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Iran rejects American’s guilty plea in Saudi assasination plot

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Iran’s foreign ministry on Saturday rejected a guilty plea by an Iranian-American man that he conspired with Iranian officials to kill the Saudi ambassador in Washington.

Manssor Arbabsiar pleaded guilty on Wednesday at the New York federal court to attempting to hire a Mexican drug gang for $1.5 million to blow up the Saudi envoy in a restaurant he frequented in Washington.

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But Iran’s foreign ministry questioned the plea and rejected the notion that “any Iranian organisation” had any role in the plot.

“Pleading guilty after initial denial and a year (in custody) is a sign of psychological pressure and the abnormal situation of US jails and solitary confinement there,” its spokesman Ramin Mehmanparast said in a statement reported by the state broadcaster’s website.

“This ridiculous scenario was designed by American officials a year ago while the man arrested denied all charges. Some (non-American) officials and political pundits have said it is unreal and likened it to a Hollywood scenario,” he said.

Mehmanparast also condemned what he called “the misuse of the judicial system and designing absurd and baseless plots in the current political state in the US,” without elaborating.

The claim that Iranian officials were involved in the plot was made in October last year, and the United States said it traced the supposed plan to the Quds Force, a special operations unit of Iran’s Revolutionary Guards.

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Arbabsiar, a former car salesman, was arrested in September last year at New York’s John F. Kennedy International Airport, and was charged along with co-defendant Gholam Shakuri, a senior Quds Force member who remains at large.

Iran repeatedly denied any involvement in the plot, which strained already frayed relations with regional powerhouse Saudi Arabia.

In a largely symbolic vote last November, the UN General Assembly demanded that Iran cooperate with the US investigation into the plot.

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[Image via Agence France-Presse]


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Boeing is no longer manufacturing airplanes after closing its last factory ‘until further notice’: report

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Boeing announced Monday it is suspending production of its 787 Dreamliner aircraft "until further notice" due to the impact of the coronavirus pandemic on workers and suppliers.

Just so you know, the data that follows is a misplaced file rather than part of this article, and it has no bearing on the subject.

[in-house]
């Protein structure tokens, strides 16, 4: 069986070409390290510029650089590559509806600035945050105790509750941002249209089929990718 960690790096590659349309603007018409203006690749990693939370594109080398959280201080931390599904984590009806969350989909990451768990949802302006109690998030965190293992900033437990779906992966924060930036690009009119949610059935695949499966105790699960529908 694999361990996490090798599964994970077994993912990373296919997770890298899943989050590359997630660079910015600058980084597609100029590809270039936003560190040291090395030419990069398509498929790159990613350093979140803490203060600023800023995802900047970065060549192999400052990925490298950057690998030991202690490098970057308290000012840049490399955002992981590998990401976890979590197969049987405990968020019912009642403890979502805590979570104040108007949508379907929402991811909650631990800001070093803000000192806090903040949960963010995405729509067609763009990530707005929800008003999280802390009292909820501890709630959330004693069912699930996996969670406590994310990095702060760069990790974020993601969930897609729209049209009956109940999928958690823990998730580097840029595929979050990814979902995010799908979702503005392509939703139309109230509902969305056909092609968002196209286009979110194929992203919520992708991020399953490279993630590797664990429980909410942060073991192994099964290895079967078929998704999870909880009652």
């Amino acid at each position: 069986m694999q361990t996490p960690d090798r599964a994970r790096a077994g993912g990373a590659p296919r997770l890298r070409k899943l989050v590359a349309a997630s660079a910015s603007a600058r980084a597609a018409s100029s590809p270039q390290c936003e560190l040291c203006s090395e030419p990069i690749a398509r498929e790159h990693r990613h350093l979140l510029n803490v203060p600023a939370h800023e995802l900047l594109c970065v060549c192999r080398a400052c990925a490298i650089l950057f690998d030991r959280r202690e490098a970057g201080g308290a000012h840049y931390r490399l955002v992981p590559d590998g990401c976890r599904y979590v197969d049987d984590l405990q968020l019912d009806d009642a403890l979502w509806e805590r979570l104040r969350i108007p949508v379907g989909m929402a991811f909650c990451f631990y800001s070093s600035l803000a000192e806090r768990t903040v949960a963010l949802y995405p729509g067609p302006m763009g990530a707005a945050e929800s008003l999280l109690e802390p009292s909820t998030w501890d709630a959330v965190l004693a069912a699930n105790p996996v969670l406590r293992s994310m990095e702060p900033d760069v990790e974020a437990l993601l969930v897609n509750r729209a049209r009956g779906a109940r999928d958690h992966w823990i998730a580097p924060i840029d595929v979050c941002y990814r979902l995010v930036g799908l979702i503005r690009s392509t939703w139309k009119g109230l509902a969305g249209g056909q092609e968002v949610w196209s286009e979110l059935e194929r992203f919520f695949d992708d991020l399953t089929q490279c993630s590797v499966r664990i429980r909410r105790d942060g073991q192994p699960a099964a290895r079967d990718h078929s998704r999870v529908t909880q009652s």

Shuttering the South Carolina plant on Wednesday halts production at the last of the aviation giant's US commercial aircraft facilities.

Boeing, which employs more than 161,000 people, the vast majority in the United States, already suspended activity indefinitely at its factories in Washington state.

The company had been struggling with the grounding of its 737 MAX aircraft after two deadly crashes when the COVID-19 outbreak hit, halting most air travel worldwide and leading some airlines to cancel orders for new aircraft.

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Trump is ‘unethical and tyrannical’ for firing inspector general who relayed Ukraine complaint: Conservative columnist

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On Monday, writing for the Washington Examiner, conservative columnist Quin Hillyer laid into President Donald Trump for getting rid of intelligence community inspector general Michael Atkinson.

Hillyer pointed out that the GOP and some Democrats "rightly expressed outrage" when President Barack Obama fired Gerald Walpin, the AmeriCorps inspector general who Obama had claimed was "confused and disoriented" in meetings and took unauthorized absences from work. But "Trump has even less reason to fire Atkinson now than Obama had to fire Walpin then."

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Trump admits he hasn’t read Capt. Brett Crozier’s letter — but is angry about it anyway

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At President Donald Trump's Monday press briefing for the coronavirus task force, he claimed that he was angry about Navy Capt. Brett Crozier's leaked letter warning of COVID-19 spreading throughout the U.S.S. Theodore Roosevelt — but admitted he hadn't even read what was in it.

"I think it was five pages long, single-spaced," Trump said. "That's a lot of words!" He also said that it was bad how many copies of the letter he had made — "I think 28."

As he had earlier in the press conference, Trump was more evasive about whether he agreed with acting Navy Secretary's Thomas Modly's decision to relieve Crozier of command of the vessel, saying that he would have to discuss it with Modly.

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